Pronunciation: \ sɪm biˈoʊ sɪs \
1. the living together of two dissimilar organisms.
2. a relationship between two people in which each person is dependent upon and receives reinforcement, whether beneficial or detrimental, from the other.
3. any interdependent or mutually beneficial relationship between two persons, groups, etc.
When an idea presents itself to you through multiple venues and in various forms, it is time to stop and pay attention. I am struck by how often the themes of mindfulness and gratitude have popped into conversations, research, the news, prayer, and writing. I have addressed both here in the past.
Over the next few weeks I shall explore these ideas more fully and examine how they fit into day to day life. Maybe it’s Zen or weight loss. Perhaps it is being “green” or political in nature. It may be middle age rumination, but it is without a doubt spiritual.
In my reading about mindfulness, food is mentioned a great deal. In her latest book “Women, Food and God”, Geneen Roth stresses being mindful when eating any meal – no distractions (reading, music, TV or upsetting conversation).
In a recent article on Huffington Post, a Zen class in Clatskanie, Oregon was highlighted. The instructors teach people how to be mindful of all aspects of their meal. The suggestion, one I have heard in many places, was to not only savor what you are eating but to mindfully consider how many people were involved in the food you put in your mouth.
That brought me to today’s lunch: Romaine lettuce, green onions, raw zucchini, tomato, mushrooms, baked chicken (prepared by Albertsons) and goat cheese. (Leaving the prepared salad dressing aside for the moment).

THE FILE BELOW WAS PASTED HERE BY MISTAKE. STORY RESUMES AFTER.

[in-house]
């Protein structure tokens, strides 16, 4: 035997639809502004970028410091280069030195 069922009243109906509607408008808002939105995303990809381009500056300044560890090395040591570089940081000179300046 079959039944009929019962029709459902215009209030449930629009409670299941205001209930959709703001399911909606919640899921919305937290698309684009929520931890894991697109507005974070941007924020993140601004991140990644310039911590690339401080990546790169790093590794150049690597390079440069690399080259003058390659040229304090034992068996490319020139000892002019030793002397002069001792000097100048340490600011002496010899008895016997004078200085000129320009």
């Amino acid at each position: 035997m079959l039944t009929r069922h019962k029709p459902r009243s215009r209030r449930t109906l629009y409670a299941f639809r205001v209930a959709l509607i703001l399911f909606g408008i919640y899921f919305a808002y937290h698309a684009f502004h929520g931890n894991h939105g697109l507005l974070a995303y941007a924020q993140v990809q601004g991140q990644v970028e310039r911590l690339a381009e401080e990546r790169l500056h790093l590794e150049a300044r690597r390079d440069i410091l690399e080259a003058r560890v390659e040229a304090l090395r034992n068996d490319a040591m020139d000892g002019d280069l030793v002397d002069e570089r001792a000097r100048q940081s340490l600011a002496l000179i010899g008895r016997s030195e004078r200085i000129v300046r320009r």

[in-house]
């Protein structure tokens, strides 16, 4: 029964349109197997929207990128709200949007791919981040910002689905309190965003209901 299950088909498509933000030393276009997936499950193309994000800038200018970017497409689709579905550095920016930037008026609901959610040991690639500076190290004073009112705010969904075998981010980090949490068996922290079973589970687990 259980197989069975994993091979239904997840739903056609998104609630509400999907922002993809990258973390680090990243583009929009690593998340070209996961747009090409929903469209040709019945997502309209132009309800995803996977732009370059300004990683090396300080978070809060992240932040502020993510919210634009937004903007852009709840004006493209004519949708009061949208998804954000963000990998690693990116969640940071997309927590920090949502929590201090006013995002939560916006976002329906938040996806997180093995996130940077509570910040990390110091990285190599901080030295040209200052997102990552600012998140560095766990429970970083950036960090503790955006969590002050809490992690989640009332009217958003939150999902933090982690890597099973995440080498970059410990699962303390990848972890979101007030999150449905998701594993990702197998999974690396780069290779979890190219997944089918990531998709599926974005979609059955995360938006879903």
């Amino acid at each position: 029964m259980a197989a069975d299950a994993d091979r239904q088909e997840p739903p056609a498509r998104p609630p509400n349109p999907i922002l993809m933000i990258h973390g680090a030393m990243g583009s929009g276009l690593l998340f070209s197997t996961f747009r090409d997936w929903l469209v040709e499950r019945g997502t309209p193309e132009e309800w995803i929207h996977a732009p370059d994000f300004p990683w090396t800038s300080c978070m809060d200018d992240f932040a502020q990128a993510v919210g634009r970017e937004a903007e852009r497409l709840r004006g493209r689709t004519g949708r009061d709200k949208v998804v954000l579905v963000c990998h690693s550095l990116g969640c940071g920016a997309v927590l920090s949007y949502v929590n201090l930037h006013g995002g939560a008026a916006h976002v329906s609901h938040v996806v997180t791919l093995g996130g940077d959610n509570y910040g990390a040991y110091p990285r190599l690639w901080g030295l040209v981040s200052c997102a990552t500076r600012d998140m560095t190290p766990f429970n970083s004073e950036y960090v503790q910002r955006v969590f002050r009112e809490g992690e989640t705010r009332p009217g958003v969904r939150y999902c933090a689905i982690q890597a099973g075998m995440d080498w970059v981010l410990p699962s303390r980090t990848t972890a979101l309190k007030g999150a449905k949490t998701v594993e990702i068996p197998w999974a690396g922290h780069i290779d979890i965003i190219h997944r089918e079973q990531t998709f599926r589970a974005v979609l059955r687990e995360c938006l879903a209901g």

Each ingredient had a farmer. Given than I purchased most of these items at a grocery store, not a farmers market, I am guessing the farmer had help. (Not one guy growing mushrooms under his cellar stairs). Once she grew (or raised) the food, it had to be picked or milked or slaughtered. Then the lettuce or chicken or cheese had to be packaged and shipped. Once at a store someone placed on the shelf.
You can take it a step farther. The farmer needs seeds, or feed and certainly gas for the equipment. The shipper requires laborers, drivers, dispatchers, and payroll people. The grocery store has cashiers, stockers and managers. To keep all these people and places running there has to be power. Now look to the power companies, the oil rigs, natural gas drillers, coal miners or perhaps as far as Kuwait or Libya
Thousands of people worked so I could have a salad this afternoon.
This fact is made more startling by the fact that in many places in this world, individuals must grow or raise the food they eat. They themselves slaughter, harvest, grind and cook. They scavenge for wood to cook and walk for water,
I am humbled by my lunch.
Challenge for You
Try mindfulness and gratitude with one meal. When you sit down to eat (yep sit down at a table, the car does not count) turn off the TV, radio or music. Don’t bring a book or the newspaper, the computer, phone or even the back of the cereal box to the table.
Put down your fork after each bite. Don’t put any more food in your mouth until what you have is slowly chewed and swallowed.
Start counting. How many people worked to make your meal? Start at the beginning (raising or growing what you are eating) and work your way to the store. Let me know what you discover.
What Worked for Me Today
"In Buddhism You Are What and How You Eat"